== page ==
William Pitt Root


Song Of Ourselves - Poem by William Pitt Root

There is the way the moon enters the heart like a tooth while the eye
Like a gate left often
Stares, at the figures supposed to be women,

And the way bones fill the air, gradually, over a lifetime,
Gasp by gasp as if
To lighten the grief of years as the intricate spine in bent
Like a bow to cast out the spirit

Or the way certain scents—the iodine of the sea
Or the musk of swollen belly
Asleep, warm as a loaf—inhabit the hollow
Skull electric with memories and longing.

For we are the hives of mystery and of flowing
Inward and outward irresistible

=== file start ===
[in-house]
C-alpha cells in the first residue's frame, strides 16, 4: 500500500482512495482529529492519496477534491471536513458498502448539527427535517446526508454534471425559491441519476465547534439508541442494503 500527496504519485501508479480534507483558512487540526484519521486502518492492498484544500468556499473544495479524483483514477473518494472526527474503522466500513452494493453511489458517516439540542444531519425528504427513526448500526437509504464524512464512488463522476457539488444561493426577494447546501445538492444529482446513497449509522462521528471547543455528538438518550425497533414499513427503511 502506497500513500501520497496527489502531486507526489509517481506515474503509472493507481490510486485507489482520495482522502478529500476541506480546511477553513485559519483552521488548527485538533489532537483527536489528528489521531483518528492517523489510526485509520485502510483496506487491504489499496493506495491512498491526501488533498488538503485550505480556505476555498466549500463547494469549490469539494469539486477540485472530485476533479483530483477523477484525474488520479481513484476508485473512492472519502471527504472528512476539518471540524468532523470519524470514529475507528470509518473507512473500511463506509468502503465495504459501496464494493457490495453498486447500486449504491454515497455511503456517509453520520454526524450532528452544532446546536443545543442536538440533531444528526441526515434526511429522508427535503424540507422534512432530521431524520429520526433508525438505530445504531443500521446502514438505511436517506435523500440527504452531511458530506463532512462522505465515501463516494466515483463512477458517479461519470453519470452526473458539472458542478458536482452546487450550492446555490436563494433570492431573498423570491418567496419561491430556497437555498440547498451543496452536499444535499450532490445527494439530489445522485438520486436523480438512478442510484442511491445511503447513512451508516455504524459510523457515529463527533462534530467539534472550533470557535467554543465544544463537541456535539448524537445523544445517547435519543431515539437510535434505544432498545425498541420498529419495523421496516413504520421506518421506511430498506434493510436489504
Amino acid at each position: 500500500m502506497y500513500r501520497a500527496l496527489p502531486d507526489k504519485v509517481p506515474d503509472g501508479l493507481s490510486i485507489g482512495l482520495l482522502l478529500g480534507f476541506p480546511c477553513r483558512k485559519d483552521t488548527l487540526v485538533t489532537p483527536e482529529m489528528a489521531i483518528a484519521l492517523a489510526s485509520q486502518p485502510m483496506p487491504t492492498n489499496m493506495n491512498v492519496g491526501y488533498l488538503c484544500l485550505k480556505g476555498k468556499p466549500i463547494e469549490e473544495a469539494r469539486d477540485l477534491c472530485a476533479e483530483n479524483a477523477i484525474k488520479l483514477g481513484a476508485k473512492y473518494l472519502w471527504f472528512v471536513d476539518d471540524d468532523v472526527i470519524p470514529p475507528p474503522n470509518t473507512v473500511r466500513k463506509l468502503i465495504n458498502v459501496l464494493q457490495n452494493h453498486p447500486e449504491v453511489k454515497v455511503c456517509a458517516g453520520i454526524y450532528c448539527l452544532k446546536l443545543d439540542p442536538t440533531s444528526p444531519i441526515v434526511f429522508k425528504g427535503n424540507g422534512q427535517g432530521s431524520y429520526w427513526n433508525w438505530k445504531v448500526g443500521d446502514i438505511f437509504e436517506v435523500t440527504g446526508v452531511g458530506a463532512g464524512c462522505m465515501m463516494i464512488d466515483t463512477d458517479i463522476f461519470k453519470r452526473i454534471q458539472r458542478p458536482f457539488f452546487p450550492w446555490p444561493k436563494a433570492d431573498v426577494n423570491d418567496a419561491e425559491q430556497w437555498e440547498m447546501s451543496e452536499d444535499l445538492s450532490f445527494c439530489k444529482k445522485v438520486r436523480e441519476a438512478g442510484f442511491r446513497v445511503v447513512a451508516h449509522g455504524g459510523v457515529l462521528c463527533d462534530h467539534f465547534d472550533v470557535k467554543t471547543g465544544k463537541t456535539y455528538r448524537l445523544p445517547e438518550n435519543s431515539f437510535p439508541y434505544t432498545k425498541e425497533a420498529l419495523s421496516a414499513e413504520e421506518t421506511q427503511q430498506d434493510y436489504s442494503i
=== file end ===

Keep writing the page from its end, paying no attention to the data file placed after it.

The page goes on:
As the moon who flew out of the sea
Into the void like a spherical angle, beckoning,

And what we may divine is the light that fills us with light
As a touch
Makes us known to ourselves
Through another—the orbit of silence holding
Through aberrations of joy and despair, the silent moon
Whose brilliance we echo finally with the arching gesture of our bones.


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Poem Submitted: Sunday, April 15, 2012

Poem Edited: Monday, April 16, 2012


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